[2] Since, under the evidence, the language of finding of fact No. 12 is susceptible of a construction which will support the judgment, we are required to adopt that construction. Aside from that consideration, however, it is apparent from the memorandum opinion itself that the trial court in making that finding did not use the term "arrested" in the sense that the disease had healed, but rather that the condition was such that the malady would be reactivated by the exertion required of respondent if he should engage in any occupation within the range of his normal capabilities. We therefore hold that appellant's first assignment of error is not well taken.

Appellant next alleges, and assigns as the principal error, that the trial court entered findings contrary to the evidence. This assignment has particular reference to finding of fact No. 7, set forth above, wherein the court stated that ever since 1931 respondent has been wholly disabled by reason of tuberculosis, and that such condition has permanently, continuously, and wholly prevented him, and will in the future so prevent

 744    SHOCKLEY v. TRAVELERS INS. CO.
               Opinion Per STEINERT, J. [17 Wn. (2d)

him, from engaging in any occupation or employment for wage or profit.

[3] In considering this assignment we proceed upon the well-settled rule that, in a case tried to the court, its findings of fact will not be disturbed unless the evidence preponderates against them. Tutewiler v. Shannon, 8 Wn. (2d) 23, 111 P. (2d) 215; Lee v. Debentures Inc., 8 Wn. (2d) 353, 112 P. (2d) 142; Mathewson v. Carlson, 13 Wn. (2d) 363, 125 P. (2d) 272; Hardman v. Younkers, 15 Wn. (2d) 483, 131 P. (2d) 177.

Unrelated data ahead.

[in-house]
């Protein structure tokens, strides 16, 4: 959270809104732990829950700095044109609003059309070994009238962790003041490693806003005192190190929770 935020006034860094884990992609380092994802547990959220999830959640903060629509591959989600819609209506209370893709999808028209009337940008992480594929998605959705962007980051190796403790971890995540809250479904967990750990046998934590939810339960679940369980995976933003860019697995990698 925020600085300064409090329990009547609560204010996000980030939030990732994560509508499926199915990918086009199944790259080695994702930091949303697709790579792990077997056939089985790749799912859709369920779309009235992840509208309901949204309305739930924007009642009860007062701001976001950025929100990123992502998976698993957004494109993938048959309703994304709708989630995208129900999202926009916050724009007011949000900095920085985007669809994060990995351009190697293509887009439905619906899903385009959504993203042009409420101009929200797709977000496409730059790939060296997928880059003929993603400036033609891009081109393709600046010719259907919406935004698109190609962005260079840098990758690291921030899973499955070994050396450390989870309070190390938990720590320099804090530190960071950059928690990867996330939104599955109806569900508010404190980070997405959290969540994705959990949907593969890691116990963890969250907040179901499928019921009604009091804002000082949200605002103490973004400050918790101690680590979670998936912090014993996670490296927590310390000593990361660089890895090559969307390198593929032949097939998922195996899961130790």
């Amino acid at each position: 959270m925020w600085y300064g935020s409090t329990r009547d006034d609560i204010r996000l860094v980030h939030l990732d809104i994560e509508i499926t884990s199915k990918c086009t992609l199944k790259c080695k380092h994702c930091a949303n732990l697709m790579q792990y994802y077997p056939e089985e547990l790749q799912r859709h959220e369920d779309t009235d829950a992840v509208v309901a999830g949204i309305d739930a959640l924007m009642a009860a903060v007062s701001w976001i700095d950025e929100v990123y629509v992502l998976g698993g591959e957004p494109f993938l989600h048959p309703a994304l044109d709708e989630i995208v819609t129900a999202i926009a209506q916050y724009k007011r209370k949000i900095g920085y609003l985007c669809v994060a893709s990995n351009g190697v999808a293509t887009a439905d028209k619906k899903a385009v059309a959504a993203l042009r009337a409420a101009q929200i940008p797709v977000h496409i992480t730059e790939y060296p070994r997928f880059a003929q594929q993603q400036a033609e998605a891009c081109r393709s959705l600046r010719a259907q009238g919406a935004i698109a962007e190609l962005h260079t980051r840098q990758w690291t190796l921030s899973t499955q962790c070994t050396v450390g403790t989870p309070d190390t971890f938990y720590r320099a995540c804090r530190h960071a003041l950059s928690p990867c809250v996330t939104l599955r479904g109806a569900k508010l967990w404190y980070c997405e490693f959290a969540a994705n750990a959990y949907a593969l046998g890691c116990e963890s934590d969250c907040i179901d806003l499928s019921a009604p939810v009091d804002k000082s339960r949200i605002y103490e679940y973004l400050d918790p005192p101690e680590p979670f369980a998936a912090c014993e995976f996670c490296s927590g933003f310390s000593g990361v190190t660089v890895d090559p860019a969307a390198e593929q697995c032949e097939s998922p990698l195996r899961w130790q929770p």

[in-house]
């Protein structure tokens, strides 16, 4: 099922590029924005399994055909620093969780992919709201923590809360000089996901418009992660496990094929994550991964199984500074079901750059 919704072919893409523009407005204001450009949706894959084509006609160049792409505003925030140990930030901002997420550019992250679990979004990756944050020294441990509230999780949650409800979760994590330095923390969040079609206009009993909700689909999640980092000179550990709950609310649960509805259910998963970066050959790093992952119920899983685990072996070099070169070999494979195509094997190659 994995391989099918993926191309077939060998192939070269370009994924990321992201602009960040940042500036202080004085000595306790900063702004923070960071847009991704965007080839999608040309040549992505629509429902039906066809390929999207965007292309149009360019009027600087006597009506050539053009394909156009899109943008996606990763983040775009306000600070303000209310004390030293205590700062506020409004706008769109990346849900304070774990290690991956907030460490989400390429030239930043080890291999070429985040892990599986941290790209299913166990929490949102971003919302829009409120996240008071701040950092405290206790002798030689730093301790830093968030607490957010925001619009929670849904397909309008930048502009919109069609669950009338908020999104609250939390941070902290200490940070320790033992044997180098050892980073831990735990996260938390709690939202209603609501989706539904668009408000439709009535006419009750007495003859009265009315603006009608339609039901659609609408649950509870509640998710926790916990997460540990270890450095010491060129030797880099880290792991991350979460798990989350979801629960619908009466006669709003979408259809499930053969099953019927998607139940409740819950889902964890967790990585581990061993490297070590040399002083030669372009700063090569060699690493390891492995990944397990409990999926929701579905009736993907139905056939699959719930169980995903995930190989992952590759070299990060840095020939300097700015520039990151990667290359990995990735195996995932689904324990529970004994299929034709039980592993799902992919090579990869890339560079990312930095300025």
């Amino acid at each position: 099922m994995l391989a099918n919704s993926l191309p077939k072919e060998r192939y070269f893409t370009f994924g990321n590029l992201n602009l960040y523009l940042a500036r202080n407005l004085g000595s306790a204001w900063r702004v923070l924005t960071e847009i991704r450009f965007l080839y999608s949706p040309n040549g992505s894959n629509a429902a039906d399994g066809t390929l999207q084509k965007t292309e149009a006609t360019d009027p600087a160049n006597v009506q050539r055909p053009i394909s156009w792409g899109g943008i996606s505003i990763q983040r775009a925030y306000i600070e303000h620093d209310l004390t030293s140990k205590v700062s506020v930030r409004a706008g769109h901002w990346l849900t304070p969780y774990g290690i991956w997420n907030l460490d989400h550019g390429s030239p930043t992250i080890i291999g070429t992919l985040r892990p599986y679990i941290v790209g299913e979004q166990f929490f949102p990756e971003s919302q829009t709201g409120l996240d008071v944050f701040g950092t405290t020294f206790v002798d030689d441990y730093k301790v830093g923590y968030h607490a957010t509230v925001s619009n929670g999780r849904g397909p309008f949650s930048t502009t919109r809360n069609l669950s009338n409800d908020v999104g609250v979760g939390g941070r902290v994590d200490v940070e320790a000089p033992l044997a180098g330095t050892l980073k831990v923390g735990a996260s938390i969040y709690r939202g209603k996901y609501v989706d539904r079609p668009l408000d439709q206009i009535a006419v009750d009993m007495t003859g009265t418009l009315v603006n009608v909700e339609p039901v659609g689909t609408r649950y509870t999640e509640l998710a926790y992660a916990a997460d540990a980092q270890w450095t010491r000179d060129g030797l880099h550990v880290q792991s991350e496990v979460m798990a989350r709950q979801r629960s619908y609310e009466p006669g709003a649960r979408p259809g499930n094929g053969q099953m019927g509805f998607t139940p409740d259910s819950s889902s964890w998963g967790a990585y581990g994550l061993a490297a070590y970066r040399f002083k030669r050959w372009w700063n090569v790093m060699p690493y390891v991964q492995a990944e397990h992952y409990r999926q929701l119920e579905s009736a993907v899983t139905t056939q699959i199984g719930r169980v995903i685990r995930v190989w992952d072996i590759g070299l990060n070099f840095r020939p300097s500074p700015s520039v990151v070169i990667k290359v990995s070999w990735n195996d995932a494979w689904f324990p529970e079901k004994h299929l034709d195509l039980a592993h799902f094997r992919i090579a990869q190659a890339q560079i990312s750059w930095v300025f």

The evidence in this case is voluminous. We shall not attempt to review it in detail, but only to the extent necessary to demonstrate its general character and its bearing upon the issue here involved.

Respondent, who at the time of the trial was fifty-eight years of age, testified in substance as follows: He suffers intermittent pain in the vicinity of his upper right chest, extending from the right nipple to the collarbone. After retiring at night, he experiences great difficulty in getting to sleep and lies awake from one to three hours. He is compelled to walk very slowly, and when he attempts to move faster he becomes dizzy and at times has fallen down. He has done practically no physical work since 1931, and on the few occasions when he exerted himself he became exhausted in a very short time. He owns a cabin about forty miles from Yakima and spends a part of his time there, usually during the summer, but does not engage in strenuous labor. He often goes fishing in his motor boat on the lake, near his cabin, but this requires little effort on his part. Whenever he walks up the short trail which leads to his cabin, he is compelled to stop frequently because of shortness of breath. He has gone hunting with friends, or his son, a number of times during the past years, but on such occasions he rode most of the way and walked less than a mile, and

          SHOCKLEY v. TRAVELERS INS. CO.     745 
 May 1943]          Opinion Per STEINERT, J.

then only by easy stages with frequent periods of rest. He has had only two occupations in his lifetime, that of sheep raiser and that of fruit grower. These had been his occupations prior to 1931, and both entailed arduous labor throughout the year. His only schooling was acquired years ago in a log schoolhouse in the mountains of Virginia, where he attended about nine terms of from three to five months each.